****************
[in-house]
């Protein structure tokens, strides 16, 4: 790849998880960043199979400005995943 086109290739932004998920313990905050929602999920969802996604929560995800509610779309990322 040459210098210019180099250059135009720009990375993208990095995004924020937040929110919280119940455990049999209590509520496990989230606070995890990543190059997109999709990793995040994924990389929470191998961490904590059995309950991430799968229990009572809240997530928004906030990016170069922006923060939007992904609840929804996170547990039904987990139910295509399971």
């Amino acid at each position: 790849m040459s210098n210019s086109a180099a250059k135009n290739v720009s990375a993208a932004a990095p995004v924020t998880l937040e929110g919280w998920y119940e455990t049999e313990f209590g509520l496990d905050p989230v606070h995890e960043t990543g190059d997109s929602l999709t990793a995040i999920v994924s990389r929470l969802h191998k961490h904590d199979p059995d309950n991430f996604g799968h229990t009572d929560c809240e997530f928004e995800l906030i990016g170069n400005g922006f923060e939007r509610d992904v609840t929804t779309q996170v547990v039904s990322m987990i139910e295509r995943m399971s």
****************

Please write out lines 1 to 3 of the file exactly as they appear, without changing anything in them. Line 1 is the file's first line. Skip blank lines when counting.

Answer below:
[in-house]
């Protein structure tokens, strides 16, 4: 790849998880960043199979400005995943 086109290739932004998920313990905050929602999920969802996604929560995800509610779309990322 040459210098210019180099250059135009720009990375993208990095995004924020937040929110919280119940455990049999209590509520496990989230606070995890990543190059997109999709990793995040994924990389929470191998961490904590059995309950991430799968229990009572809240997530928004906030990016170069922006923060939007992904609840929804996170547990039904987990139910295509399971």
């Amino acid at each position: 790849m040459s210098n210019s086109a180099a250059k135009n290739v720009s990375a993208a932004a990095p995004v924020t998880l937040e929110g919280w998920y119940e455990t049999e313990f209590g509520l496990d905050p989230v606070h995890e960043t990543g190059d997109s929602l999709t990793a995040i999920v994924s990389r929470l969802h191998k961490h904590d199979p059995d309950n991430f996604g799968h229990t009572d929560c809240e997530f928004e995800l906030i990016g170069n400005g922006f923060e939007r509610d992904v609840t929804t779309q996170v547990v039904s990322m987990i139910e295509r995943m399971s």